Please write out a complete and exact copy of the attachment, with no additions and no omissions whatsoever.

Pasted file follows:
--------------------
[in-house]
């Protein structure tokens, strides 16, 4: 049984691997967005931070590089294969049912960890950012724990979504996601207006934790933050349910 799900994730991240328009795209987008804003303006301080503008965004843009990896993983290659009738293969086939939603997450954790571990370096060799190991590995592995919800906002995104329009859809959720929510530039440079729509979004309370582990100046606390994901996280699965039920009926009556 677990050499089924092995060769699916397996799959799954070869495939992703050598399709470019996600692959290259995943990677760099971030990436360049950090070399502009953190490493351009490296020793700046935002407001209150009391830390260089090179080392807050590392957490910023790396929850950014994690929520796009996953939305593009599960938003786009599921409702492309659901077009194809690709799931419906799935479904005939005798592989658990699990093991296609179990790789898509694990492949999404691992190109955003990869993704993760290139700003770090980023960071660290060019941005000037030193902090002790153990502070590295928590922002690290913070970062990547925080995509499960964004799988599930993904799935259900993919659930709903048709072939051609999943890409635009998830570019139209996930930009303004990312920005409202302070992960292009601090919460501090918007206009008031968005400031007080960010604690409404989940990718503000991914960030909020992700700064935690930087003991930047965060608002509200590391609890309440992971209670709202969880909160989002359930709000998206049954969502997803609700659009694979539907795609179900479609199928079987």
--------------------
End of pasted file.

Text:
[in-house]
């Protein structure tokens, strides 16, 4: 049984691997967005931070590089294969049912960890950012724990979504996601207006934790933050349910 799900994730991240328009795209987008804003303006301080503008965004843009990896993983290659009738293969086939939603997450954790571990370096060799190991590995592995919800906002995104329009859809959720929510530039440079729509979004309370582990100046606390994901996280699965039920009926009556 677990050499089924092995060769699916397996799959799954070869495939992703050598399709470019996600692959290259995943990677760099971030990436360049950090070399502009953190490493351009490296020793700046935002407001209150009391830390260089090179080392807050590392957490910023790396929850950014994690929520796009996953939305593009599960938003786009599921409702492309659901077009194809690709799931419906799935479904005939005798592989658990699990093991296609179990790789898509694990492949999404691992190109955003990869993704993760290139700003770090980023960071660290060019941005000037030193902090002790153990502070590295928590922002690290913070970062990547925080995509499960964004799988599930993904799935259900993919659930709903048709072939051609999943890409635009998830570019139209996930930009303004990312920005409202302070992960292009601090919460501090918007206009008031968005400031007080960010604690409404989940990718503000991914960030909020992700700064935690930087003991930047965060608002509200590391609890309440992971209670709202969880909160989002359930709000998206049954969502997803609700659009694979539907795609179900479609199928079987």